From Agronomists of the
Potash & Phosphate Institute
655 Engineering Drive, Suite 110
Norcross, Georgia 30092-2837
Phone (770) 447-0335

Winter 2001, No. 7


Ever wonder where the term potash originated? Of course, potash is now commonly used in reference to potassium fertilizers. But, in colonial days it referred to a crude potassium carbonate salt that was produced by leaching wood ashes and drying or evaporating the leachate in iron pots…hence pot-ash. Early settlers used this salt as a source of potassium fertilizer and for soap and glass making, wool scouring, and cloth dyeing. In fact, the first patent issued in the U.S. was for a process to extract potash from wood ashes.

In fertilizer terminology, potash refers to potassium oxide, or K2O. For example, a fertilizer with 0-0-60 analysis will contain 60 percent K2O equivalent by weight. This is somewhat confusing since the fertilizer material doesn’t actually contain K2O, and plants do not take up K2O. It’s simply the standard that has been adopted and used for some time now. Occasionally, in scientific literature, percent potassium is used instead of percent K2O. To convert potassium to K2O, multiply by 1.2; multiply K2O by 0.83 to convert to potassium.

Potash fertilizers range from 20 to 62 percent K2O. They are all water-soluble and therefore agronomically effective. They consist of potassium in combination with chloride, sulfate, nitrate, and other elements. Common potash fertilizer sources include,

In addition to potassium, these fertilizers provide other needed nutrients. For example, MOP contains 60 to 62 percent K2O and about 45 percent chloride. Sulfate of potash contains 50 to 53 percent K2O and about 18 percent sulfur. Sulfate of potash magnesia contains 20 to 22 percent K2O and sulfur and 10 to 11 percent magnesium. Potassium nitrate contains 44 percent K2O and 13 percent nitrogen.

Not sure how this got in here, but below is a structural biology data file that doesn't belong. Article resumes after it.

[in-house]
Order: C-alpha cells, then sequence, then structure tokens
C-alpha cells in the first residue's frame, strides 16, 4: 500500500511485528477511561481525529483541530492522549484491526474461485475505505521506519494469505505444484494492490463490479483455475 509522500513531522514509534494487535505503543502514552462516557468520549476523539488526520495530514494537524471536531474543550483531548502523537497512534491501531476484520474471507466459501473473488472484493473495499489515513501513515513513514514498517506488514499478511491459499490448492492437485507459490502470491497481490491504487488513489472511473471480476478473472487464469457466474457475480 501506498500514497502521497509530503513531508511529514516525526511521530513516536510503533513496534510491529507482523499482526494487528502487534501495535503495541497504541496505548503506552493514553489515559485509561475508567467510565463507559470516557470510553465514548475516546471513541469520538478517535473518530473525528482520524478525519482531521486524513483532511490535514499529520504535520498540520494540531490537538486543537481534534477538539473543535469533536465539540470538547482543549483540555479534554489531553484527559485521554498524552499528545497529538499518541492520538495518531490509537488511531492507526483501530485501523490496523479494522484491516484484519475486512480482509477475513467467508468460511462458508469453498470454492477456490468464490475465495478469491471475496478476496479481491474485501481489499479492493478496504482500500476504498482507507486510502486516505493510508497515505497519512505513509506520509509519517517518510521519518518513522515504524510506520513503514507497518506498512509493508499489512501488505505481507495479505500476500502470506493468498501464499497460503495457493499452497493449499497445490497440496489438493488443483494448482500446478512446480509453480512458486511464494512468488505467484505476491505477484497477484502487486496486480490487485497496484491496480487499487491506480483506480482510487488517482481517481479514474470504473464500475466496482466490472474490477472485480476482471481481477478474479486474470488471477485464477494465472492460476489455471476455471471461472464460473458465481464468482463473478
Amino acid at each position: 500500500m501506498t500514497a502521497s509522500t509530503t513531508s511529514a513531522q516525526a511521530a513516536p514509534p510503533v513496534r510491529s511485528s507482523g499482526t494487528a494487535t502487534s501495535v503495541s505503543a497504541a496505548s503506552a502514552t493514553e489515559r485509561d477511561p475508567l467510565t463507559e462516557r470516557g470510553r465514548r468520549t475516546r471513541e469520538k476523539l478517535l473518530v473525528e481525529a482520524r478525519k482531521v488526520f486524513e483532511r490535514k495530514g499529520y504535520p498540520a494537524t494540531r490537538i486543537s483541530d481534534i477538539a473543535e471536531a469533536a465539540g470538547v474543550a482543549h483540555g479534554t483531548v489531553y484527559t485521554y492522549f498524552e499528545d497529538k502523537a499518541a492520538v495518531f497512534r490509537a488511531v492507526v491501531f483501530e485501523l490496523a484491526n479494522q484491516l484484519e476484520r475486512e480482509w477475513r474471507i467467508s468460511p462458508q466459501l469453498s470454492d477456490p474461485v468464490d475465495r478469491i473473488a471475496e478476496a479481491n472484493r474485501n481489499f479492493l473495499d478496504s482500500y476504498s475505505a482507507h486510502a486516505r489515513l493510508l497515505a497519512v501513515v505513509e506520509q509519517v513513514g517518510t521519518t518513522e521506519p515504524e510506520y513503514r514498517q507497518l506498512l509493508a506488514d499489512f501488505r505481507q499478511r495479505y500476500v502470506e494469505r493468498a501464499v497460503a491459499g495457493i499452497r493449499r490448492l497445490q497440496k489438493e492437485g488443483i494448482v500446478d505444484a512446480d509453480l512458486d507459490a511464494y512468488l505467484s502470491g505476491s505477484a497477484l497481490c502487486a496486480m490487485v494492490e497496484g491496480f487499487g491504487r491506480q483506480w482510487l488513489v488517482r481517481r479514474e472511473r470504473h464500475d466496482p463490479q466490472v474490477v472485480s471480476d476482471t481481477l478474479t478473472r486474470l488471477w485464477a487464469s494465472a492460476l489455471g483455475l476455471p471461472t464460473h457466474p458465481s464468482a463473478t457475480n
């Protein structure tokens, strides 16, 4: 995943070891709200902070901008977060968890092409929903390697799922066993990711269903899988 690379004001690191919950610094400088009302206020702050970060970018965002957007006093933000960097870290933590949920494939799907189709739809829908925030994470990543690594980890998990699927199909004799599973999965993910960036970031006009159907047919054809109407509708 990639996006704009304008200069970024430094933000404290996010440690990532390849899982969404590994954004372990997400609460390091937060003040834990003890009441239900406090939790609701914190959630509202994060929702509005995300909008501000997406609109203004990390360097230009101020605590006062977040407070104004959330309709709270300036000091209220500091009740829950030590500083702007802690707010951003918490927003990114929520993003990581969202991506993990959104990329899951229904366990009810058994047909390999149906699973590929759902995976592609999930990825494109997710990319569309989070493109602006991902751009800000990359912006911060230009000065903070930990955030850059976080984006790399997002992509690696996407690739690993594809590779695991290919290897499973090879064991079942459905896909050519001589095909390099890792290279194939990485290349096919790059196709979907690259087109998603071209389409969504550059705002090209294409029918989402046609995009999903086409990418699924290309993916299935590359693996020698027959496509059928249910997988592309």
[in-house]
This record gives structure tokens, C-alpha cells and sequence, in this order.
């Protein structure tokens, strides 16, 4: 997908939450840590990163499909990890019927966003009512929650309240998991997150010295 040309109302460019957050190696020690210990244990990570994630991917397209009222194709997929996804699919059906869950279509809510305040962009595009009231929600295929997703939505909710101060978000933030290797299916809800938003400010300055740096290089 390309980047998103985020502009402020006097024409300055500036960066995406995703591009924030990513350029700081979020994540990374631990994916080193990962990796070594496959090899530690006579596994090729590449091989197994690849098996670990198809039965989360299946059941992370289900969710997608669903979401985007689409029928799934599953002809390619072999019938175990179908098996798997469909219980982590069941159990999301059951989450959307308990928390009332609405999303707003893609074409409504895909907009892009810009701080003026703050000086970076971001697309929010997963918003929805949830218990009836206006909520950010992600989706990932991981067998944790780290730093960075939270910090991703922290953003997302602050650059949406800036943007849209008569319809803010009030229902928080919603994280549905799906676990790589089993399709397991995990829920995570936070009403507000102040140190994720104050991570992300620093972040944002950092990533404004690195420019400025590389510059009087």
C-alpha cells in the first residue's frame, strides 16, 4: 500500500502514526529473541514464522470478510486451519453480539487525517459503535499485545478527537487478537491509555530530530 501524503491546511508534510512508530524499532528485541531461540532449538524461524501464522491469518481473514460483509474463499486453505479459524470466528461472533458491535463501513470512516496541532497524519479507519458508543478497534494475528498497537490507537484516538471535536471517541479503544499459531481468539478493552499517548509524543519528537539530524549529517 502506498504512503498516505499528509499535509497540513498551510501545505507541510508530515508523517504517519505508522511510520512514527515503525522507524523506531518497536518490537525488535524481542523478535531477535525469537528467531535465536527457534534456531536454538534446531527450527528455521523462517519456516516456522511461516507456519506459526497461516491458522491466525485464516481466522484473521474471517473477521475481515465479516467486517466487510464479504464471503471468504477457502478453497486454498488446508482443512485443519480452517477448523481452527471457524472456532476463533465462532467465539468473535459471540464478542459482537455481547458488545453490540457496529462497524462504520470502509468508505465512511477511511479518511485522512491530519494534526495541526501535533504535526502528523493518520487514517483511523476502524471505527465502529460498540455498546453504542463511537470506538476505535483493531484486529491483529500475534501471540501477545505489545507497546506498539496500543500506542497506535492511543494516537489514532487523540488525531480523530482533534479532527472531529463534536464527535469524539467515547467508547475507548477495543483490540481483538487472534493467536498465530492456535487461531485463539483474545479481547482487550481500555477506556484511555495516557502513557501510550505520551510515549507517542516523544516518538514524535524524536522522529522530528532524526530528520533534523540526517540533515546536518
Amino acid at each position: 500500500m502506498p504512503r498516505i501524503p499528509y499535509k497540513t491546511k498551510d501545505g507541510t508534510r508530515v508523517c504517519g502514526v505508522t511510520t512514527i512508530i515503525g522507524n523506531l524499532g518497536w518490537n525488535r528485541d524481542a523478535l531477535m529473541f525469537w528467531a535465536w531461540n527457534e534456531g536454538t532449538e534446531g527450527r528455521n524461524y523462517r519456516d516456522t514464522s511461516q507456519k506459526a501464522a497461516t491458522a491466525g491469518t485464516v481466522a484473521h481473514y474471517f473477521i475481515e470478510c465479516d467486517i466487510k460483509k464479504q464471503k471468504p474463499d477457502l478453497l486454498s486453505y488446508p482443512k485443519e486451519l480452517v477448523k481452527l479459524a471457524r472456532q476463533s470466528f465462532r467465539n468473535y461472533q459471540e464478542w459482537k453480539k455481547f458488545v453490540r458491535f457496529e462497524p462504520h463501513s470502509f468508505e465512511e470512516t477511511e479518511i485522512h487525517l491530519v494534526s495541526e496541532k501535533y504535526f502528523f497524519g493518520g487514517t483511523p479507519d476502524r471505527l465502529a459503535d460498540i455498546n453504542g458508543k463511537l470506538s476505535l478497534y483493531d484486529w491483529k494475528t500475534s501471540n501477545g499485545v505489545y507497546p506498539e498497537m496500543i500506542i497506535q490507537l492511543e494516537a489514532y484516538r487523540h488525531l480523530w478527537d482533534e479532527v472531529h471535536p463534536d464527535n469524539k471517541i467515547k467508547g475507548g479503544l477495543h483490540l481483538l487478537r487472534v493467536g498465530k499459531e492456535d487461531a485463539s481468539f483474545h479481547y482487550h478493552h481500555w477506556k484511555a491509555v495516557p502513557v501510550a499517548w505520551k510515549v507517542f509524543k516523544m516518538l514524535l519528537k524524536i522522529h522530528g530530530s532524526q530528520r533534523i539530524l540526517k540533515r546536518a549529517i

Muriate of potash is by far the most commonly used of the potash fertilizer sources. It comes in red, white, and colors in between. The question is sometimes asked, “Does the color of MOP make a difference in its agronomic effectiveness?” The answer is an emphatic No. Some crops may be sensitive to the chloride in MOP. Therefore, SOP or potassium nitrate may be the best source for crops such as potatoes, tobacco, fruit trees and others with low tolerance to chloride. Sulfate of potash magnesia is routinely used wherever there is a need for at least two of the three nutrients in that material.

Potassium is a major essential nutrient in crop production. Where it is deficient in the soil or where crop demands during specific growth stages exceed the soil’s ability to supply adequate potassium, it must be supplemented through fertilization. All potassium fertilizers are agronomically effective and in most cases will perform similarly. Crop sensitivities, the need for accompanying nutrients, and market availability are factors that should be considered when selecting the best source for a specific situation.


For more information, contact Dr. W.M. (Mike) Stewart, Great Plains Director, PPI, P.O. Box 6827, Lubbock, TX 79493. Phone: (806) 795-3252. E-mail:
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